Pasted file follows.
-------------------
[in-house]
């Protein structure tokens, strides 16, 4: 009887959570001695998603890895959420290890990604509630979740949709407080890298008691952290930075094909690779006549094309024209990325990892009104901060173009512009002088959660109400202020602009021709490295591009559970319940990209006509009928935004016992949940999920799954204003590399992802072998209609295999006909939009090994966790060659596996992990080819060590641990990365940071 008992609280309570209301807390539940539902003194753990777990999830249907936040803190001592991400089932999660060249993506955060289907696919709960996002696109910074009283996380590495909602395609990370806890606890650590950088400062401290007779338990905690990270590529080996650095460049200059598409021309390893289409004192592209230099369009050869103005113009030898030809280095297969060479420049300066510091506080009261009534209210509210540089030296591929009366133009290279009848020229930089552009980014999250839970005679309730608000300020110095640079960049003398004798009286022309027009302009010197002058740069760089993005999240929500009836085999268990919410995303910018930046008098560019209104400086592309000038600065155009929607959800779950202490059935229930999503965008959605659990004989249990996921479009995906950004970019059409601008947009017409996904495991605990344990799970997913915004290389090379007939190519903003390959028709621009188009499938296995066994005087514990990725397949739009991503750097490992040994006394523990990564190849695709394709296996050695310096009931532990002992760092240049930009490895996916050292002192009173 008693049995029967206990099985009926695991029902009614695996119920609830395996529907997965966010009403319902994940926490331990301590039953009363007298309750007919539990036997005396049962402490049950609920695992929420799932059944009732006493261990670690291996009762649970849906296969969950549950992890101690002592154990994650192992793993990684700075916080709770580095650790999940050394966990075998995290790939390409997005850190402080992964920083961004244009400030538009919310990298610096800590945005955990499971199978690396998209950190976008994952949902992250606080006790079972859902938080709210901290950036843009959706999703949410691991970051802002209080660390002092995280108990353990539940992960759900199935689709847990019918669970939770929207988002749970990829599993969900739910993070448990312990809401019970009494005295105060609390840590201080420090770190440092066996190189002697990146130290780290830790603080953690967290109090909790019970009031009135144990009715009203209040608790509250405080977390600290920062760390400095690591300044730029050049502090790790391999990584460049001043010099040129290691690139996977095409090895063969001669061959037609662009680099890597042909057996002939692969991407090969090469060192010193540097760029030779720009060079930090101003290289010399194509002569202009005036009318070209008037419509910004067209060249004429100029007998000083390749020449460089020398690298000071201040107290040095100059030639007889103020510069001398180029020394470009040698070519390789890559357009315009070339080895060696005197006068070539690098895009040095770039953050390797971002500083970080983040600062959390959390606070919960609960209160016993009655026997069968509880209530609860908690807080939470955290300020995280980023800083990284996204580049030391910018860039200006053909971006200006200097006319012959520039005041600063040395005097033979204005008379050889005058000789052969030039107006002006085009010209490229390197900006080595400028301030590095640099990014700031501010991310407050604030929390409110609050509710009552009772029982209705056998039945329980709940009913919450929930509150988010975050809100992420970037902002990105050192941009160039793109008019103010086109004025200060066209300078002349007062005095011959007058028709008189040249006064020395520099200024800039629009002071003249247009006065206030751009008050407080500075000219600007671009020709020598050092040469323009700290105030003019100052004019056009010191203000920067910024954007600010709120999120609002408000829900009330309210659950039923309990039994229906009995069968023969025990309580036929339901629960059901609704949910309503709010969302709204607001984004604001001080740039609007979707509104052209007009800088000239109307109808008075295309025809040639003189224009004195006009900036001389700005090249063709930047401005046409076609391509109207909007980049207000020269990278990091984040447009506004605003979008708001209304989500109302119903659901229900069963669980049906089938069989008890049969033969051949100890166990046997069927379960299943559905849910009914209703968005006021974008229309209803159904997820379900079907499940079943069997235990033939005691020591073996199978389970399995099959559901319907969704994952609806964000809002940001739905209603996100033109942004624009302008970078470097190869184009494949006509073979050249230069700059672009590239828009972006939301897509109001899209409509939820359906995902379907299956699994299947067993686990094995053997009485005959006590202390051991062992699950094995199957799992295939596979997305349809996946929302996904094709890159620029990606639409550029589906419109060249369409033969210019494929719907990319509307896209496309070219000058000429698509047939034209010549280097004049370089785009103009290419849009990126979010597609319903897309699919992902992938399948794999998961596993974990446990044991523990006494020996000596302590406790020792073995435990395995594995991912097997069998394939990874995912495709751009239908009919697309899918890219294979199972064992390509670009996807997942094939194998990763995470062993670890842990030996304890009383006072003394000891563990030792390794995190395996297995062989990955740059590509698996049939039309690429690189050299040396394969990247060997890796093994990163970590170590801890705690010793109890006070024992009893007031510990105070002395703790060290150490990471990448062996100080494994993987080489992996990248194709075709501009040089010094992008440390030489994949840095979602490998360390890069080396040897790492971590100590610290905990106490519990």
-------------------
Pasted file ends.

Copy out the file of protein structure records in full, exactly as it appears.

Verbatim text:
[in-house]
């Protein structure tokens, strides 16, 4: 009887959570001695998603890895959420290890990604509630979740949709407080890298008691952290930075094909690779006549094309024209990325990892009104901060173009512009002088959660109400202020602009021709490295591009559970319940990209006509009928935004016992949940999920799954204003590399992802072998209609295999006909939009090994966790060659596996992990080819060590641990990365940071 008992609280309570209301807390539940539902003194753990777990999830249907936040803190001592991400089932999660060249993506955060289907696919709960996002696109910074009283996380590495909602395609990370806890606890650590950088400062401290007779338990905690990270590529080996650095460049200059598409021309390893289409004192592209230099369009050869103005113009030898030809280095297969060479420049300066510091506080009261009534209210509210540089030296591929009366133009290279009848020229930089552009980014999250839970005679309730608000300020110095640079960049003398004798009286022309027009302009010197002058740069760089993005999240929500009836085999268990919410995303910018930046008098560019209104400086592309000038600065155009929607959800779950202490059935229930999503965008959605659990004989249990996921479009995906950004970019059409601008947009017409996904495991605990344990799970997913915004290389090379007939190519903003390959028709621009188009499938296995066994005087514990990725397949739009991503750097490992040994006394523990990564190849695709394709296996050695310096009931532990002992760092240049930009490895996916050292002192009173 008693049995029967206990099985009926695991029902009614695996119920609830395996529907997965966010009403319902994940926490331990301590039953009363007298309750007919539990036997005396049962402490049950609920695992929420799932059944009732006493261990670690291996009762649970849906296969969950549950992890101690002592154990994650192992793993990684700075916080709770580095650790999940050394966990075998995290790939390409997005850190402080992964920083961004244009400030538009919310990298610096800590945005955990499971199978690396998209950190976008994952949902992250606080006790079972859902938080709210901290950036843009959706999703949410691991970051802002209080660390002092995280108990353990539940992960759900199935689709847990019918669970939770929207988002749970990829599993969900739910993070448990312990809401019970009494005295105060609390840590201080420090770190440092066996190189002697990146130290780290830790603080953690967290109090909790019970009031009135144990009715009203209040608790509250405080977390600290920062760390400095690591300044730029050049502090790790391999990584460049001043010099040129290691690139996977095409090895063969001669061959037609662009680099890597042909057996002939692969991407090969090469060192010193540097760029030779720009060079930090101003290289010399194509002569202009005036009318070209008037419509910004067209060249004429100029007998000083390749020449460089020398690298000071201040107290040095100059030639007889103020510069001398180029020394470009040698070519390789890559357009315009070339080895060696005197006068070539690098895009040095770039953050390797971002500083970080983040600062959390959390606070919960609960209160016993009655026997069968509880209530609860908690807080939470955290300020995280980023800083990284996204580049030391910018860039200006053909971006200006200097006319012959520039005041600063040395005097033979204005008379050889005058000789052969030039107006002006085009010209490229390197900006080595400028301030590095640099990014700031501010991310407050604030929390409110609050509710009552009772029982209705056998039945329980709940009913919450929930509150988010975050809100992420970037902002990105050192941009160039793109008019103010086109004025200060066209300078002349007062005095011959007058028709008189040249006064020395520099200024800039629009002071003249247009006065206030751009008050407080500075000219600007671009020709020598050092040469323009700290105030003019100052004019056009010191203000920067910024954007600010709120999120609002408000829900009330309210659950039923309990039994229906009995069968023969025990309580036929339901629960059901609704949910309503709010969302709204607001984004604001001080740039609007979707509104052209007009800088000239109307109808008075295309025809040639003189224009004195006009900036001389700005090249063709930047401005046409076609391509109207909007980049207000020269990278990091984040447009506004605003979008708001209304989500109302119903659901229900069963669980049906089938069989008890049969033969051949100890166990046997069927379960299943559905849910009914209703968005006021974008229309209803159904997820379900079907499940079943069997235990033939005691020591073996199978389970399995099959559901319907969704994952609806964000809002940001739905209603996100033109942004624009302008970078470097190869184009494949006509073979050249230069700059672009590239828009972006939301897509109001899209409509939820359906995902379907299956699994299947067993686990094995053997009485005959006590202390051991062992699950094995199957799992295939596979997305349809996946929302996904094709890159620029990606639409550029589906419109060249369409033969210019494929719907990319509307896209496309070219000058000429698509047939034209010549280097004049370089785009103009290419849009990126979010597609319903897309699919992902992938399948794999998961596993974990446990044991523990006494020996000596302590406790020792073995435990395995594995991912097997069998394939990874995912495709751009239908009919697309899918890219294979199972064992390509670009996807997942094939194998990763995470062993670890842990030996304890009383006072003394000891563990030792390794995190395996297995062989990955740059590509698996049939039309690429690189050299040396394969990247060997890796093994990163970590170590801890705690010793109890006070024992009893007031510990105070002395703790060290150490990471990448062996100080494994993987080489992996990248194709075709501009040089010094992008440390030489994949840095979602490998360390890069080396040897790492971590100590610290905990106490519990």